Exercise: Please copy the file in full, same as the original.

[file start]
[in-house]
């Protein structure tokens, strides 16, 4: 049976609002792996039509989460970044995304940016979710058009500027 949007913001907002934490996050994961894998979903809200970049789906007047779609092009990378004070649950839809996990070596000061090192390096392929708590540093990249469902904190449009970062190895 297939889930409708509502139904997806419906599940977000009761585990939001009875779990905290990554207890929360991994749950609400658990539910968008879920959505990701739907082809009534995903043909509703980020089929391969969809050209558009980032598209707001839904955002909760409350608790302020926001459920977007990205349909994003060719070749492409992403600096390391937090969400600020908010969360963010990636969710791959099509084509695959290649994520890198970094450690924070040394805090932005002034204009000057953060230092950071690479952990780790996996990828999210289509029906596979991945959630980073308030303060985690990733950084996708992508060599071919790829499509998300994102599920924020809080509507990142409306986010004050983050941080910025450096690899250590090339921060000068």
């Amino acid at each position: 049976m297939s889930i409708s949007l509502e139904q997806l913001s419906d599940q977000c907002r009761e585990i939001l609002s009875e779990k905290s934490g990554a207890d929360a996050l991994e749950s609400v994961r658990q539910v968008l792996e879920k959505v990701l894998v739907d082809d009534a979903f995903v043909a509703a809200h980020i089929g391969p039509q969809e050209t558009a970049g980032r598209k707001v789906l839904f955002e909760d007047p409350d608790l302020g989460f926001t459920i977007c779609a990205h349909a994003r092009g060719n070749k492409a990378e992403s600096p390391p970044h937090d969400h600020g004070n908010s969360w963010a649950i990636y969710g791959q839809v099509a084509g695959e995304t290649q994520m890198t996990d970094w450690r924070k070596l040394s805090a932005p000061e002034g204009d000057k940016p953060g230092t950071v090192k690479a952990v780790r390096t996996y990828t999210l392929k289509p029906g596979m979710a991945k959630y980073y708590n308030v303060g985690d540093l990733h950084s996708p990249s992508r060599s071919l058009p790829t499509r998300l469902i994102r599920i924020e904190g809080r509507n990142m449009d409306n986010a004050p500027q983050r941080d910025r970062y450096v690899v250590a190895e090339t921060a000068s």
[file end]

[in-house]
């Protein structure tokens, strides 16, 4: 049976609002792996039509989460970044995304940016979710058009500027 949007913001907002934490996050994961894998979903809200970049789906007047779609092009990378004070649950839809996990070596000061090192390096392929708590540093990249469902904190449009970062190895 297939889930409708509502139904997806419906599940977000009761585990939001009875779990905290990554207890929360991994749950609400658990539910968008879920959505990701739907082809009534995903043909509703980020089929391969969809050209558009980032598209707001839904955002909760409350608790302020926001459920977007990205349909994003060719070749492409992403600096390391937090969400600020908010969360963010990636969710791959099509084509695959290649994520890198970094450690924070040394805090932005002034204009000057953060230092950071690479952990780790996996990828999210289509029906596979991945959630980073308030303060985690990733950084996708992508060599071919790829499509998300994102599920924020809080509507990142409306986010004050983050941080910025450096690899250590090339921060000068």
């Amino acid at each position: 049976m297939s889930i409708s949007l509502e139904q997806l913001s419906d599940q977000c907002r009761e585990i939001l609002s009875e779990k905290s934490g990554a207890d929360a996050l991994e749950s609400v994961r658990q539910v968008l792996e879920k959505v990701l894998v739907d082809d009534a979903f995903v043909a509703a809200h980020i089929g391969p039509q969809e050209t558009a970049g980032r598209k707001v789906l839904f955002e909760d007047p409350d608790l302020g989460f926001t459920i977007c779609a990205h349909a994003r092009g060719n070749k492409a990378e992403s600096p390391p970044h937090d969400h600020g004070n908010s969360w963010a649950i990636y969710g791959q839809v099509a084509g695959e995304t290649q994520m890198t996990d970094w450690r924070k070596l040394s805090a932005p000061e002034g204009d000057k940016p953060g230092t950071v090192k690479a952990v780790r390096t996996y990828t999210l392929k289509p029906g596979m979710a991945k959630y980073y708590n308030v303060g985690d540093l990733h950084s996708p990249s992508r060599s071919l058009p790829t499509r998300l469902i994102r599920i924020e904190g809080r509507n990142m449009d409306n986010a004050p500027q983050r941080d910025r970062y450096v690899v250590a190895e090339t921060a000068s």